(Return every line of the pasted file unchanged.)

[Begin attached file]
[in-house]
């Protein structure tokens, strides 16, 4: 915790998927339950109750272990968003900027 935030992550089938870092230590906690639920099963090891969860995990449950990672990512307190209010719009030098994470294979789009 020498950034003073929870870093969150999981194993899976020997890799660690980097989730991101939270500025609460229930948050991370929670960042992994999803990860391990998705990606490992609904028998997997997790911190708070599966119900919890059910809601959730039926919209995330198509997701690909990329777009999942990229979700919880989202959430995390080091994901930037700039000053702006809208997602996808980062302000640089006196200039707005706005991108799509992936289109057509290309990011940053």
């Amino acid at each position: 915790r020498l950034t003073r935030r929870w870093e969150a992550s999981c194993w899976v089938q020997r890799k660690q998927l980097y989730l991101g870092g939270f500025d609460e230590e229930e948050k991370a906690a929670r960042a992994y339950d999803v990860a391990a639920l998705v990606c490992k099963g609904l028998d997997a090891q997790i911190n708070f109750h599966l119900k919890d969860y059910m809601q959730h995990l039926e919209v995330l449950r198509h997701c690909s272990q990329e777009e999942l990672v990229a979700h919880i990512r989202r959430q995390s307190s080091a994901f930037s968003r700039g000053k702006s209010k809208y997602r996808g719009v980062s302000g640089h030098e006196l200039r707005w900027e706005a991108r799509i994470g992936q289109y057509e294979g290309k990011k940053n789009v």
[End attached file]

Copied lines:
[in-house]
């Protein structure tokens, strides 16, 4: 915790998927339950109750272990968003900027 935030992550089938870092230590906690639920099963090891969860995990449950990672990512307190209010719009030098994470294979789009 020498950034003073929870870093969150999981194993899976020997890799660690980097989730991101939270500025609460229930948050991370929670960042992994999803990860391990998705990606490992609904028998997997997790911190708070599966119900919890059910809601959730039926919209995330198509997701690909990329777009999942990229979700919880989202959430995390080091994901930037700039000053702006809208997602996808980062302000640089006196200039707005706005991108799509992936289109057509290309990011940053």
């Amino acid at each position: 915790r020498l950034t003073r935030r929870w870093e969150a992550s999981c194993w899976v089938q020997r890799k660690q998927l980097y989730l991101g870092g939270f500025d609460e230590e229930e948050k991370a906690a929670r960042a992994y339950d999803v990860a391990a639920l998705v990606c490992k099963g609904l028998d997997a090891q997790i911190n708070f109750h599966l119900k919890d969860y059910m809601q959730h995990l039926e919209v995330l449950r198509h997701c690909s272990q990329e777009e999942l990672v990229a979700h919880i990512r989202r959430q995390s307190s080091a994901f930037s968003r700039g000053k702006s209010k809208y997602r996808g719009v980062s302000g640089h030098e006196l200039r707005w900027e706005a991108r799509i994470g992936q289109y057509e294979g290309k990011k940053n789009v």